HR professionals should step into the shoes of their customers whenever the latter seek their help. They should treat them the way they would like to be treated as customers. This is how a relationship of trust will develop between HR professionals and the customers.

Coming back to HR’s functions, policies framed by them should be based on the best market practices and realistic situations. HR is often approached by employees for policy interpretation, especially when they don’t fit into the eligibility criteria of a specific policy. Those approaching HR should be listened to patiently and explained the reasons for not being considered eligible. The reasoning must be based on rationality and limitations of policy, instead of fake justifications. At the end of the discussion, the employee should not feel confused or cheated, but must have received proper answers to all his queries.

Employees approach HR with the expectation of their grievances being resolved. A grievance is the belief that a specific policy, rule or system has not been applied equitably. Most of these grievances are about employees being ignored for job promotions or allegations of mistreatment against their supervisor. Such matters need to be handled by in collaboration with the supervisor’s manager. As a neutral entity, HR can play an effective role in finding out facts and proposing solutions.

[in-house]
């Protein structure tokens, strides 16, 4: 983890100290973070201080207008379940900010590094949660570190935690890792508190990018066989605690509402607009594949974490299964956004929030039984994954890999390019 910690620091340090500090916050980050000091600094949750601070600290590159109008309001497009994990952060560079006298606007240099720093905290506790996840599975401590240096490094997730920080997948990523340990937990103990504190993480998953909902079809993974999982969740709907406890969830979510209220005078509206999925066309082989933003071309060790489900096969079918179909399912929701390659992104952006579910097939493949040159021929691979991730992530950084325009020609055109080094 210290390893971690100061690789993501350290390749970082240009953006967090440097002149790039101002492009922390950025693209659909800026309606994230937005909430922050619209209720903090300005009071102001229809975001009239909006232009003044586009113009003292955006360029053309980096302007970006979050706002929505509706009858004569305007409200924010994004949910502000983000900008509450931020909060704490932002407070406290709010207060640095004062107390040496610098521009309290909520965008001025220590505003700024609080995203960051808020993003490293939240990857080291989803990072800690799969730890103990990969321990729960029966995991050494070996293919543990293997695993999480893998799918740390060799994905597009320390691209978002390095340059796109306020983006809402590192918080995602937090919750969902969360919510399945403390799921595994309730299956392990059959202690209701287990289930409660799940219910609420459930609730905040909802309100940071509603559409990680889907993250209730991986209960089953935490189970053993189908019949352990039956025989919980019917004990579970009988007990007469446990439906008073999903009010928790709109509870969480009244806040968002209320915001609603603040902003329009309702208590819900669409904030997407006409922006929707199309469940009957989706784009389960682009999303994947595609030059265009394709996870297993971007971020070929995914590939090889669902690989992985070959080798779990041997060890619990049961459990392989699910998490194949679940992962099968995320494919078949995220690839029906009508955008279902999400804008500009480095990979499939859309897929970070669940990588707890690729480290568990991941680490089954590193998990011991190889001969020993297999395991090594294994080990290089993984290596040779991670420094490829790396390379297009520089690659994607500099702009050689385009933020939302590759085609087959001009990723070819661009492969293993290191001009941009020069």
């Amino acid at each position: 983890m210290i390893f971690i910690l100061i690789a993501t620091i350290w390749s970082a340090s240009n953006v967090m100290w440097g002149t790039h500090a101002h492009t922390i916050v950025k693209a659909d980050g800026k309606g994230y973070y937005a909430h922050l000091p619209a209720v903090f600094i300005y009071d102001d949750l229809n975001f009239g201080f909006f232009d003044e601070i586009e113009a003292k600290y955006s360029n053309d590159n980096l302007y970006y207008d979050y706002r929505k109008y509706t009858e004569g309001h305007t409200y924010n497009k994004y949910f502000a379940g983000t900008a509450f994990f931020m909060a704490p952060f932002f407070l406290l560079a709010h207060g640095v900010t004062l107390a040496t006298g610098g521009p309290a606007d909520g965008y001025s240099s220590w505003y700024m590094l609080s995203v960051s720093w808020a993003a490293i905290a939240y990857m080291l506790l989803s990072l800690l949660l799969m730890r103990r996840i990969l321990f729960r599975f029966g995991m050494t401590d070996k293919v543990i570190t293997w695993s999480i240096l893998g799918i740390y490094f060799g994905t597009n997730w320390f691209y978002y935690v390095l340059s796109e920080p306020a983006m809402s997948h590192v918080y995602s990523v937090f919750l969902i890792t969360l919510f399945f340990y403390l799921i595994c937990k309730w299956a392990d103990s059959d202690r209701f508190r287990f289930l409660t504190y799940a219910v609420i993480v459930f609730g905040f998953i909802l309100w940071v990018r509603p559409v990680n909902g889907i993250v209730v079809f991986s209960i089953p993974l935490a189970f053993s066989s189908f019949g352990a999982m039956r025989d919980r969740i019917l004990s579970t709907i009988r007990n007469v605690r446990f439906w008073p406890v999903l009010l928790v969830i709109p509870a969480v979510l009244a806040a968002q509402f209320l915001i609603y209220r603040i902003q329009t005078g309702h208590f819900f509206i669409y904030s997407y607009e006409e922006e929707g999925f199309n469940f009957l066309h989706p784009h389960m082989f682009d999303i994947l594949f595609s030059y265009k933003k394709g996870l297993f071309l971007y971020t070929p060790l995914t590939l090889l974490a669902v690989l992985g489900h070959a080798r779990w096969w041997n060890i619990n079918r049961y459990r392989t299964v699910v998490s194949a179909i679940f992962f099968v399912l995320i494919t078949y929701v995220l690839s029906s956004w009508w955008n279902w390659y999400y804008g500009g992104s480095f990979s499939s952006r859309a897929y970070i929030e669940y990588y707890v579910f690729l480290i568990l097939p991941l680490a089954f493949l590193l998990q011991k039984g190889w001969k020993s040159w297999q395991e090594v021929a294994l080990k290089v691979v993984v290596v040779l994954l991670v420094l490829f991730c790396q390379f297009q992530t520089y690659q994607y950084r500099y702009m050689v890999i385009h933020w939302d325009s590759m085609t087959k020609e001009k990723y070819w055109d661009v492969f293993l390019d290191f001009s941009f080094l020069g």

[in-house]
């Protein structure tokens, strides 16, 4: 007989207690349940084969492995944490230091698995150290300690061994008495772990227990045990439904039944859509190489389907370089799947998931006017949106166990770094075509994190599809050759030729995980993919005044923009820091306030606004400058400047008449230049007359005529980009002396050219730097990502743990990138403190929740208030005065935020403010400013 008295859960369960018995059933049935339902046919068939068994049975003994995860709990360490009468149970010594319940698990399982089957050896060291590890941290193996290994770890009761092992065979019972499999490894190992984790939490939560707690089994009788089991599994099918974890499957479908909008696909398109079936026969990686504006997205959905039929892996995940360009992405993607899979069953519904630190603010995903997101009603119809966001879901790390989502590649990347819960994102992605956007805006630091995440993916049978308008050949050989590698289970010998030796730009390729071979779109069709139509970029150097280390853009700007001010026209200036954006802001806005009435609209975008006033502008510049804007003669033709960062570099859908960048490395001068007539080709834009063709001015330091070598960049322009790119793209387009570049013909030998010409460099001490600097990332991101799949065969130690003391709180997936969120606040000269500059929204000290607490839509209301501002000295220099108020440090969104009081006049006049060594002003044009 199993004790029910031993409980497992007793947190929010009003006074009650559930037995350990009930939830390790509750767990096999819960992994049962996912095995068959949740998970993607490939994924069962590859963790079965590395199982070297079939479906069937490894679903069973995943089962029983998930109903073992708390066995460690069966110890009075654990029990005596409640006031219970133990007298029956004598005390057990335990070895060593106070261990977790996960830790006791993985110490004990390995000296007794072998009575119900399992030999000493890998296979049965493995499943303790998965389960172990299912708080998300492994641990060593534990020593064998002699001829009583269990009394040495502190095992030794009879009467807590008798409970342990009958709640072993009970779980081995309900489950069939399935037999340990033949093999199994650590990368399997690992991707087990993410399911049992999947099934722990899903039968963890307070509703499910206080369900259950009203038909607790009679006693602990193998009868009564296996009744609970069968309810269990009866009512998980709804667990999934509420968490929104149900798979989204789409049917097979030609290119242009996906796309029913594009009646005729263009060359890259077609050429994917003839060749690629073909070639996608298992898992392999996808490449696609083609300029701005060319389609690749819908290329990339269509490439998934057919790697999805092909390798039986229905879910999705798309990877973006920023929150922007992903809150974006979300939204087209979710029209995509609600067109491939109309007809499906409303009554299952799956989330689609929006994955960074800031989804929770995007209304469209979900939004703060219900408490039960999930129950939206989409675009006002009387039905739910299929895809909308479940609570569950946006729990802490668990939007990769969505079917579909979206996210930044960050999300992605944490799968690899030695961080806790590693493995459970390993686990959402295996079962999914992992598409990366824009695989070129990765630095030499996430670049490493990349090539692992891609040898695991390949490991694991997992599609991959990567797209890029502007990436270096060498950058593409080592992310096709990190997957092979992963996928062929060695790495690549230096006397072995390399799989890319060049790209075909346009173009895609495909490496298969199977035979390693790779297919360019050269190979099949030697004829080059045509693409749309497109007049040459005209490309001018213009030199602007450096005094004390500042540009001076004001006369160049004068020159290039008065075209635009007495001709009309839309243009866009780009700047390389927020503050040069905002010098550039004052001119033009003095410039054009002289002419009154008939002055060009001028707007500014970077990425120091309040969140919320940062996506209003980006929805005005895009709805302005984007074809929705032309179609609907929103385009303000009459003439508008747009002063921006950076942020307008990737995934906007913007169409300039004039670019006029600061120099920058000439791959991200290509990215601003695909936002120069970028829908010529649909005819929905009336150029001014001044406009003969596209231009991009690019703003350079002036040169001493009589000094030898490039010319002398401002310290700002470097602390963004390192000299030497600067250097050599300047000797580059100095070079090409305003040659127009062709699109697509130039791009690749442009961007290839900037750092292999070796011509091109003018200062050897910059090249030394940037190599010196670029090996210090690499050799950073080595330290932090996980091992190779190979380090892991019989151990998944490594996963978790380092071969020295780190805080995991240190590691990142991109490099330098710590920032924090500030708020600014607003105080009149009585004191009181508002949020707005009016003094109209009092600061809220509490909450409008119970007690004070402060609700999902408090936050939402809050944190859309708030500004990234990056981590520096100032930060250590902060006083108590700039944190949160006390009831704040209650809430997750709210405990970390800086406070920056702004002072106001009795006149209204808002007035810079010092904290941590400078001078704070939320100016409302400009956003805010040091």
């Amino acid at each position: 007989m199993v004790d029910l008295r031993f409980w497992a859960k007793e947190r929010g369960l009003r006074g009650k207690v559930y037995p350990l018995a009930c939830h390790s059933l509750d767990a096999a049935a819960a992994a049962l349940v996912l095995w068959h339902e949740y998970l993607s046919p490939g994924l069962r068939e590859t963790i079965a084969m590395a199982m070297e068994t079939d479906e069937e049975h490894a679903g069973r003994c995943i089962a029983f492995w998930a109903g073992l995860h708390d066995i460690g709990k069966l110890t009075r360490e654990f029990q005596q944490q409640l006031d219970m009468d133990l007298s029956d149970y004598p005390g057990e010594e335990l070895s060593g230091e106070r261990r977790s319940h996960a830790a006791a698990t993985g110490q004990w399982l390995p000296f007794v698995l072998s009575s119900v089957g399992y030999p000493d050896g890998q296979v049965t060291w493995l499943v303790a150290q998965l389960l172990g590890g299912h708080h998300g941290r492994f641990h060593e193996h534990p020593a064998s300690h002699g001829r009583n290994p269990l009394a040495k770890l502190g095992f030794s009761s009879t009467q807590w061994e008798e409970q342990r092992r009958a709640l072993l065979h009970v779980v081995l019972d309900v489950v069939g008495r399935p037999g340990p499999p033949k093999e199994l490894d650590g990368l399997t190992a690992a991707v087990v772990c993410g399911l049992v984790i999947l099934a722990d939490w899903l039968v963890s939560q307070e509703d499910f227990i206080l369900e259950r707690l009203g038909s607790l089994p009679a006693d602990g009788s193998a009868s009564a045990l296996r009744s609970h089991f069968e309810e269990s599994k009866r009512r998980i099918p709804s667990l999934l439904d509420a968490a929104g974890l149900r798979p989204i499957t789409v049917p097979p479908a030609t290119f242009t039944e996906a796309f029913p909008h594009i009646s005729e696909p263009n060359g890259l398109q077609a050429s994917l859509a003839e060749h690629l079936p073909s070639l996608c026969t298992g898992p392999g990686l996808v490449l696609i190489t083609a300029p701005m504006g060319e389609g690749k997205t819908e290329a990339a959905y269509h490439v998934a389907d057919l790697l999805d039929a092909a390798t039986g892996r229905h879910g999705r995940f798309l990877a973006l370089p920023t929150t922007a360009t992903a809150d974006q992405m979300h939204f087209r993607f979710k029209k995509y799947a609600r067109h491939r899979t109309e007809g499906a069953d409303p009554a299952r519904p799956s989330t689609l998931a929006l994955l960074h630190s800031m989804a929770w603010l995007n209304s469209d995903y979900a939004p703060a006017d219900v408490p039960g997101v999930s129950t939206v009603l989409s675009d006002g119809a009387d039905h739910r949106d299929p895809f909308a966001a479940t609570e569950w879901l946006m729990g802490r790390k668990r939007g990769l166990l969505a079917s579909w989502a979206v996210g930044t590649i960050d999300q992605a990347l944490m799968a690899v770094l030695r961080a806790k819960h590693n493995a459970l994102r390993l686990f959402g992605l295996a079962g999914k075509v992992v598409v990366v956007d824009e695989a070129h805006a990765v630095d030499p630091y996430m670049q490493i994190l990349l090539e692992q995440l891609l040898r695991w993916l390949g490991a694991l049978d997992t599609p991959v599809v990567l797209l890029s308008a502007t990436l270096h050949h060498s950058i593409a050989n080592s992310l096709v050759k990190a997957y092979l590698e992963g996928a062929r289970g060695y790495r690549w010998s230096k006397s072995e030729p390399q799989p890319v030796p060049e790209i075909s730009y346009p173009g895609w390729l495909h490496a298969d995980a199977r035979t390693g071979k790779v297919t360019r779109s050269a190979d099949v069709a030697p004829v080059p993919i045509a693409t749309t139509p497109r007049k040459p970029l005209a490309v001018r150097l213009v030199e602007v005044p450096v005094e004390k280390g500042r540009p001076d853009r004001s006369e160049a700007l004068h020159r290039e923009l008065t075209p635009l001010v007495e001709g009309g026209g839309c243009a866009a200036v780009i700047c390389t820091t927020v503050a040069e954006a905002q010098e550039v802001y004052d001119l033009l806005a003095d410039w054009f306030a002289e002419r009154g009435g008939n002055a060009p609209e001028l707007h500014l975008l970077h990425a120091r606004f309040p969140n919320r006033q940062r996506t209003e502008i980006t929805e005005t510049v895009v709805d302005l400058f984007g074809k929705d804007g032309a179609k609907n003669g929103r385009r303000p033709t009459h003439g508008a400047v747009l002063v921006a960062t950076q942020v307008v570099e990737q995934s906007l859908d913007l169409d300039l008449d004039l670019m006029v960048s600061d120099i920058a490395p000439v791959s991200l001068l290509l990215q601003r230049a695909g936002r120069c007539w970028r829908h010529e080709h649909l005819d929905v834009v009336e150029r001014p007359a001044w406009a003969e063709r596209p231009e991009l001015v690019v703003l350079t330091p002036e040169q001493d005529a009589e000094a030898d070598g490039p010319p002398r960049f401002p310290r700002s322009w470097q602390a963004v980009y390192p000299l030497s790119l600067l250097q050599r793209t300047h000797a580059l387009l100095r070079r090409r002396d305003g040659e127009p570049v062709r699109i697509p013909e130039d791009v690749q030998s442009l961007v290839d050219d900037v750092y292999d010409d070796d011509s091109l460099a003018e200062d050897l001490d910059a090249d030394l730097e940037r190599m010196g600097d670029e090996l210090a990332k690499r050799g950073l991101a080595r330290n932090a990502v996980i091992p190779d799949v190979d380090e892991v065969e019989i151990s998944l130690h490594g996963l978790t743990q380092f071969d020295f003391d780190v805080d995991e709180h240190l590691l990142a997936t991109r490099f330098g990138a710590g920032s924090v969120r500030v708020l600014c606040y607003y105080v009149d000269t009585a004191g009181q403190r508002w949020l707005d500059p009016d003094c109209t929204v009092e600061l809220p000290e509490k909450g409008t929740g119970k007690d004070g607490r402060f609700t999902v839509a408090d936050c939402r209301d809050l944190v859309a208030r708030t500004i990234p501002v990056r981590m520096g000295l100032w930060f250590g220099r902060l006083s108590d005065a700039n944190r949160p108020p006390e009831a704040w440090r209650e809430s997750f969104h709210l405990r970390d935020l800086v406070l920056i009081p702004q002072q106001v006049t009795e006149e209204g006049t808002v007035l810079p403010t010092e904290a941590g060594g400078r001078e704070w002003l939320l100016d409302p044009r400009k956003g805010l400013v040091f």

Although handling industrial relations is one of HR’s functions, the important responsibility of maintaining peace within an organisation is assigned to people who are temperamentally calm, mature, have knowledge of labour laws and qualitative experience in the field. Mishandling of any situation may have far-reaching consequences for an organisation, leading to disruption in its business and damage to its reputation.

HR is the medium through which the public at large draws its impression about an organisation. Hence, the department should comprise people who possess empathy and professionalism.

The writer is an industrial relationsprofessional.

Email: [email protected]

Advertisement

Comments

Advertisement
Advertisement

Topstory

Opinion

Newspost

Editorial

National

World

Sports

Business

Karachi

Lahore

Islamabad

Peshawar